Airlines & Airports

The Best Airlines for Domestic First and Business Class Travel

By
Karthika Gupta
|
Freelance Writer
domestic first class seats on a plane.
June 16, 2021
|
5 min read

Ask any traveler what their bucket list of air travel experiences is, and most will say that traveling in business or first class is high up on that list. And who can blame them? Who wouldn’t want the experience of comfortable leather seats that recline or even lay flat, lots of leg and elbow room, and hot meal service with real silverware? That’s like having your own personal chef and wait staff at 35,000 feet. Plus, you get to board first and actually have enough room for your carry-on luggage! 

But beyond all these amenities there is just something special about traveling first or even business class, especially on long-haul flights. So, is a first-class ticket worth it? 

First things first though, a note on terminology: While business class has increasingly become the norm on long-haul international flights, on domestic flights it’s generally still called first class. And while business class on long-haul flights typically means lie-flat seats and private pod seating, that’s not the case on most domestic flights, with some exceptions for coast-to-coast flights. 

Okay, now that’s out of the way. Here is a look at some of the best airlines for domestic first and business class travel based on several factors including but not limited to amenities, quality of service, cost, upgrade options, and others. You can also check out our list of the best international business class options here.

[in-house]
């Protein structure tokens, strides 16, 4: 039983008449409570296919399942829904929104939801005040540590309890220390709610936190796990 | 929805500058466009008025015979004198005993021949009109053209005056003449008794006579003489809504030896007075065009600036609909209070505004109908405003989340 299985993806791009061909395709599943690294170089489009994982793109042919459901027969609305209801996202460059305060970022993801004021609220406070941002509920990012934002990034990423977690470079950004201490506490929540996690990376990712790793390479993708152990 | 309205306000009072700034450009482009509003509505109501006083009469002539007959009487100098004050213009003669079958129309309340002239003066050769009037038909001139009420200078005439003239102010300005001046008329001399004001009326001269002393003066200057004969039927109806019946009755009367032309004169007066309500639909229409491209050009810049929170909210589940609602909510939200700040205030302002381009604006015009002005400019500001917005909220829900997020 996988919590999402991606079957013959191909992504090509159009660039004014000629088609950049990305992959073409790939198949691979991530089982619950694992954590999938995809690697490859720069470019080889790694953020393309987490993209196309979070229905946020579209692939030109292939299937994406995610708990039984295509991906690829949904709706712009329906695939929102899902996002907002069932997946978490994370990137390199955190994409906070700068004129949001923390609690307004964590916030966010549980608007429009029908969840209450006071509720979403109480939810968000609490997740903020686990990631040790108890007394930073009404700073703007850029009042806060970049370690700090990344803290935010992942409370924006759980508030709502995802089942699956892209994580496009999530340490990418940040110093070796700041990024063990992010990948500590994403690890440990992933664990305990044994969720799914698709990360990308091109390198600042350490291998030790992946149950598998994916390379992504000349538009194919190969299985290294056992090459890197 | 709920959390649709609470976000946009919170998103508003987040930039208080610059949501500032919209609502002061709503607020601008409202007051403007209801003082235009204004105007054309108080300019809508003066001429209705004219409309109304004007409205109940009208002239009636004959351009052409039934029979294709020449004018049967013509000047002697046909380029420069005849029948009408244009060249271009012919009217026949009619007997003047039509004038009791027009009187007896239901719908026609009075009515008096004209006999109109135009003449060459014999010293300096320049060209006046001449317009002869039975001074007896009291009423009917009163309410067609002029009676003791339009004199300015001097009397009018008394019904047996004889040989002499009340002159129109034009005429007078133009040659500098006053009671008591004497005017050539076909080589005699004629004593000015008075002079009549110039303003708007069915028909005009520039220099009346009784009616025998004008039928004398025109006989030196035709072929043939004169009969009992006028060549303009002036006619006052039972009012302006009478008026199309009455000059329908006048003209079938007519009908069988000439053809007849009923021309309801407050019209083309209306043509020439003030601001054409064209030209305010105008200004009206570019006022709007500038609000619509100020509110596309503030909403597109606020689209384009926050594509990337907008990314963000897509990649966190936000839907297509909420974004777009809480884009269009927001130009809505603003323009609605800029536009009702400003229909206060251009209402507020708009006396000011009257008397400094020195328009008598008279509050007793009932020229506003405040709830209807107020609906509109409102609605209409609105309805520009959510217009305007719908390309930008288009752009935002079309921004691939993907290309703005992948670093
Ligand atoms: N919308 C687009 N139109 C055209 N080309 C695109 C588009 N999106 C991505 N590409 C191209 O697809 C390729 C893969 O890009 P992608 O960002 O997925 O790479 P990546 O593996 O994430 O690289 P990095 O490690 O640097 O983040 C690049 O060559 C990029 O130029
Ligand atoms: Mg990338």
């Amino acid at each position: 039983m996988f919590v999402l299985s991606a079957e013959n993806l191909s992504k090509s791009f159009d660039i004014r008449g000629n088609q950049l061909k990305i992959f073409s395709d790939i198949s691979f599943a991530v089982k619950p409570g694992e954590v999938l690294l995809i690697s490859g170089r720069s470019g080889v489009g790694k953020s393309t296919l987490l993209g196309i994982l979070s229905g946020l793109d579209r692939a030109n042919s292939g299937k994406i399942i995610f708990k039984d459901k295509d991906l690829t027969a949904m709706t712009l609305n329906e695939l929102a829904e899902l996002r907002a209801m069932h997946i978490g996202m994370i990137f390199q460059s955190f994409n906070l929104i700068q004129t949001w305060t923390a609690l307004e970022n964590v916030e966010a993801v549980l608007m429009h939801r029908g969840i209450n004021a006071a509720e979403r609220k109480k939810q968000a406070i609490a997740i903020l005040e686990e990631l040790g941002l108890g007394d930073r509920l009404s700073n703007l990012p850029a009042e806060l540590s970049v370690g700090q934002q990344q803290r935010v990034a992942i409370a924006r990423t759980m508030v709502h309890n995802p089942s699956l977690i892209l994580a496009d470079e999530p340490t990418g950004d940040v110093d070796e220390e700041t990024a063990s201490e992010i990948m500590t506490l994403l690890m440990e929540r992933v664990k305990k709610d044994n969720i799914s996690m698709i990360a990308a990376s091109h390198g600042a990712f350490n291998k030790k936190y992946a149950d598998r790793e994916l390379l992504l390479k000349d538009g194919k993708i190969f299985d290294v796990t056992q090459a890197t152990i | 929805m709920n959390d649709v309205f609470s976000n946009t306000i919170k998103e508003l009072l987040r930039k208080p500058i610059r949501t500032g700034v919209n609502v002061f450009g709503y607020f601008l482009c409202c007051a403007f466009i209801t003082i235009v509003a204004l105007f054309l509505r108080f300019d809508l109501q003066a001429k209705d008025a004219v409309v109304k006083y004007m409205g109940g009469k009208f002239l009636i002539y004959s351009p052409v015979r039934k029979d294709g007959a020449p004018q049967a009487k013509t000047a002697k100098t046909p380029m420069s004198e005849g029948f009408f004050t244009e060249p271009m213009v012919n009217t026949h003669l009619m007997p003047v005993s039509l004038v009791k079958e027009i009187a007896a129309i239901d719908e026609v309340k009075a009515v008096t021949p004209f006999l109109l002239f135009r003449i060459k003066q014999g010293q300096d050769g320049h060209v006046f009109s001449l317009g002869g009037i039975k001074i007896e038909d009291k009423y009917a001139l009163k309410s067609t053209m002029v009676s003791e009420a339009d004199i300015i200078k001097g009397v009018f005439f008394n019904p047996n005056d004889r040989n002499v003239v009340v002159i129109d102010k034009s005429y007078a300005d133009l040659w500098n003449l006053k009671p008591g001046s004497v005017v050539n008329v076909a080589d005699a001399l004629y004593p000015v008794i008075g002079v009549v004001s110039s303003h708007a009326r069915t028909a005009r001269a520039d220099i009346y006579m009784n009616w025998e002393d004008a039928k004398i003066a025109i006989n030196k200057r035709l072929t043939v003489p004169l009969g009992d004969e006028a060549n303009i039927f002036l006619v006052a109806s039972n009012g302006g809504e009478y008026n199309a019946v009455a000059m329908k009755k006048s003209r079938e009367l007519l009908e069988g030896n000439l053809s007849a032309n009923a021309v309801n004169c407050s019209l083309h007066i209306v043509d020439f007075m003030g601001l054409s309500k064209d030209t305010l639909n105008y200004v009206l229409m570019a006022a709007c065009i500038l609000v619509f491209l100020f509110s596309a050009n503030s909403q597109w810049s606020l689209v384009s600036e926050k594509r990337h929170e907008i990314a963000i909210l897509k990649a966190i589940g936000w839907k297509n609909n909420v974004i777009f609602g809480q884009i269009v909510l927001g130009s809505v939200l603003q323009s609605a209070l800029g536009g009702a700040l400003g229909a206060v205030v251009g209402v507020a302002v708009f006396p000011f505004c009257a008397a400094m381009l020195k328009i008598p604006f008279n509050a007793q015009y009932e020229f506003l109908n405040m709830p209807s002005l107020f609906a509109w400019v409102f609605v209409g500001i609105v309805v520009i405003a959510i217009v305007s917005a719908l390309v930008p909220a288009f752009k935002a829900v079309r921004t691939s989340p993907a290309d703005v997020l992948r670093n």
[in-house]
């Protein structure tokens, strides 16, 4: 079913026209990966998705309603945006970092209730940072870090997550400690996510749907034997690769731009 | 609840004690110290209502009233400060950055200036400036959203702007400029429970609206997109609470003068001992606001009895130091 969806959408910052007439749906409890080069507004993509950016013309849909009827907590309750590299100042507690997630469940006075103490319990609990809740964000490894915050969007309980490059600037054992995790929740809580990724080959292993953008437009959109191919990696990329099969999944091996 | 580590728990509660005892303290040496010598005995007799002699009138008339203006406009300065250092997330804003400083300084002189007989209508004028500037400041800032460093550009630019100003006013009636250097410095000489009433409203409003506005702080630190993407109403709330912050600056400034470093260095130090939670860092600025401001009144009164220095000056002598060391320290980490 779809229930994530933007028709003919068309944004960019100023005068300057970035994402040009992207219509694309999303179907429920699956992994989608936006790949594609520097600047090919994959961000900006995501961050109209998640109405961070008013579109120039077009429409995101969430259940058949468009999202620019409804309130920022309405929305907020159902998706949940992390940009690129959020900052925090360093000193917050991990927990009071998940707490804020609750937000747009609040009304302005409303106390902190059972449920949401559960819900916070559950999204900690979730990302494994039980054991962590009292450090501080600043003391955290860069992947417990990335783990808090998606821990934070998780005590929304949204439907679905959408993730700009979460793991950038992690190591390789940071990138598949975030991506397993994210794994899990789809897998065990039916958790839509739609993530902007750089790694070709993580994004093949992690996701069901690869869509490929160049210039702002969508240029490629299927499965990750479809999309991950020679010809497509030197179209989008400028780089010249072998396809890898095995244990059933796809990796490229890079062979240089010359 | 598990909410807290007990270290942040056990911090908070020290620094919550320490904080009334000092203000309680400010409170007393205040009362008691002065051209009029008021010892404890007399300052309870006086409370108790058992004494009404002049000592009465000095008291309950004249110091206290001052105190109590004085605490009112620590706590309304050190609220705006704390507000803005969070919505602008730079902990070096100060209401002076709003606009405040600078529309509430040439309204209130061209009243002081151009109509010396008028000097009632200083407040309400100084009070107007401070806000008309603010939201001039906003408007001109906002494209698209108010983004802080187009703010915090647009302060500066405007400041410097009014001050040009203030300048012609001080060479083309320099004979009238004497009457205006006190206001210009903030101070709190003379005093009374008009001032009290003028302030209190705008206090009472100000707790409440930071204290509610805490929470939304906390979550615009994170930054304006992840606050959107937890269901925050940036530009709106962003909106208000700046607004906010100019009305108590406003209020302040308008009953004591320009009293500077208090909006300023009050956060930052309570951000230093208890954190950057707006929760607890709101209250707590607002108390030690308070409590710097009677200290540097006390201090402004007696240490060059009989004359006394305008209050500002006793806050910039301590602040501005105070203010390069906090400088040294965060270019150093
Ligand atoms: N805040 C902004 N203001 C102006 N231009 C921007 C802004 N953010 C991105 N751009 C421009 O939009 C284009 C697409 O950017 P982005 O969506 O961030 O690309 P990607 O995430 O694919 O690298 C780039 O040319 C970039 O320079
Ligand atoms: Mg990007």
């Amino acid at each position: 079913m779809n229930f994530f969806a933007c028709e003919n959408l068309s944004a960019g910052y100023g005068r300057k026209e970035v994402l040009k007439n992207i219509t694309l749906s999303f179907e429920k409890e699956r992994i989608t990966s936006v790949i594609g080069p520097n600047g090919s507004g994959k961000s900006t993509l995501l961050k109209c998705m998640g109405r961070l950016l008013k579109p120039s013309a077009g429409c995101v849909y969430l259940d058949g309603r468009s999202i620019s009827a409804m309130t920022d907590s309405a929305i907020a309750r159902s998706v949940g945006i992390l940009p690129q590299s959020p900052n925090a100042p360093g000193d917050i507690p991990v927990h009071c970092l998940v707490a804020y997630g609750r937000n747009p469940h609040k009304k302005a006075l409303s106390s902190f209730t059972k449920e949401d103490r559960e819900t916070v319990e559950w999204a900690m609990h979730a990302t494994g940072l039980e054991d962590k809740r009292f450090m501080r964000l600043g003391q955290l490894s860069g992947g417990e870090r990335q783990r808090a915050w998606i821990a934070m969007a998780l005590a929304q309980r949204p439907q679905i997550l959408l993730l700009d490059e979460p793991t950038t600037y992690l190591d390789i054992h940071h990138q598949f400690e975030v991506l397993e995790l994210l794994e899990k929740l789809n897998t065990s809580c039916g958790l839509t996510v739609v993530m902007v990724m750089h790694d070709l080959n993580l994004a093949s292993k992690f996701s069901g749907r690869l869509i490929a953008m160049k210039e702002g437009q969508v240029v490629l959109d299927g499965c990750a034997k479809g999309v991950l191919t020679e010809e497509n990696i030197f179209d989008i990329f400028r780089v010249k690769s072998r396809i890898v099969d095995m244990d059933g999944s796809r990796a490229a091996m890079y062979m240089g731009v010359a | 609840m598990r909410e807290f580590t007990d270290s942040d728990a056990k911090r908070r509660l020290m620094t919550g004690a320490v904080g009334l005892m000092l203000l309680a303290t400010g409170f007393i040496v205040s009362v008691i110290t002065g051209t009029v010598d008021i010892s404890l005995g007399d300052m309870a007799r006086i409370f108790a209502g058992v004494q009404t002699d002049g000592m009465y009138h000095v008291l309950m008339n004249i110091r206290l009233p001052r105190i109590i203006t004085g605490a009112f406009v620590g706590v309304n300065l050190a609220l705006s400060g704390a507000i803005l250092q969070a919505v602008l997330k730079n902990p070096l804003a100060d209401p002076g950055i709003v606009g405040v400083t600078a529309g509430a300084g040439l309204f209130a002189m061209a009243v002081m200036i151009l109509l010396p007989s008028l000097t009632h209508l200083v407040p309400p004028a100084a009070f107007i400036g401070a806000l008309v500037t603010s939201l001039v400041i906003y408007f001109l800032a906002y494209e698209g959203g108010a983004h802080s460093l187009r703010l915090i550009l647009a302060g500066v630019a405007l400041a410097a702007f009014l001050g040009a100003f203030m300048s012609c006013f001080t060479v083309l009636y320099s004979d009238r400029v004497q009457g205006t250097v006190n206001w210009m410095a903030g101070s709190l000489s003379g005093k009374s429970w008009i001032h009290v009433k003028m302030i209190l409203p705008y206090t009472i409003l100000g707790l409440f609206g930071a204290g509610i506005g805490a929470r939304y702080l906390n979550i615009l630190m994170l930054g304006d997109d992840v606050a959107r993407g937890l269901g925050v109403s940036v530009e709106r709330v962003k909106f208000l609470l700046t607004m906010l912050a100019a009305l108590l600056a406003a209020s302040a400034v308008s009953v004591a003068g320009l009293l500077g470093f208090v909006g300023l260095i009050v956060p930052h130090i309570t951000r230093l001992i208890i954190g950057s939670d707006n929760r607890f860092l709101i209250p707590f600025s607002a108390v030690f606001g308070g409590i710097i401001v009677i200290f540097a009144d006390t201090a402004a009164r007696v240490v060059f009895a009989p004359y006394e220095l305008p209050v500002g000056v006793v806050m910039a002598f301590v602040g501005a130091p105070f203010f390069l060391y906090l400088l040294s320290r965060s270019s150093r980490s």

American Airlines

The American Airlines first-class experience starts right at check-in. With dedicated lines for check-in, priority security and priority boarding, the first-class treatment starts on the ground and continues well into the cabin. 

American has two first class experiences—Flagship First/Business Transcontinental, which is typically for domestic transcontinental flights (such as Los Angeles to New York or Miami) and First, which is for shorter domestic trips. 

Seats in Flagship First/Business Transcontinental vary by aircraft but you can typically expect lie-flat seats—some with an 82.5 inch bed length and 21 inch width—noise canceling headphones, an amenity kit, and upgraded dining service. In First class on shorter domestic flights, rows are typically in a 2-2 configuration with recliner seats with pitch of 36 inches and 21 inch width. 

United Airlines

United’s first-class experience is like that of American in that United has a domestic first class product that operates from most airports, then a premium international and transcontinental product which is called Polaris Business Class

Domestic first class seats have a pitch of 38 inches, 20.4 inch width and recline to about 7 inches. They are arranged in a 2-2 configuration. 

The Polaris business class seat arrangement is in a 1-2-1 configuration or a staggered 2-2-2 configuration and all seats have fully lie-flat options with 76 inch bed length and 21 inch width. With amenity kits by Cowshed, bedding by Saks Fifth Avenue, premier headphones and large monitors, the experience of flying in Polaris Business is quite different.

Delta Air Lines

Like United and American, Delta has two different versions of domestic first/business class. For shorter domestic flights, there’s first class, which has recliner seats typically laid out in a 2-2 configuration with 37 inches seat pitch and 19.6 inch width. The seats recline about 5 inches. 

Delta’s even swankier business class product is called Delta One, and it generally operates on popular transcontinental routes like New York to LA. These Delta One seats are lie-flat seats in a staggered 1-2-1 configuration that have a pitch of 80 inches and width of 21 inches. One of the main things that differentiate the domestic first class seats from economy seats on Delta is the recline of up to five inches. Delta’s first class experience also includes priority check-in, priority boarding, dedicated flight attendant, and elevated in-flight dining.

With Delta’s newest A220 aircrafts that are used for regional flights, the in-flight entertainment systems and in-flight monitors have also been upgraded. With a luxury amenity kit, noise-canceling headphones, and bedding provided by Westin Heavenly, Delta One is a good option for travelers who want to experience the highest of comfort.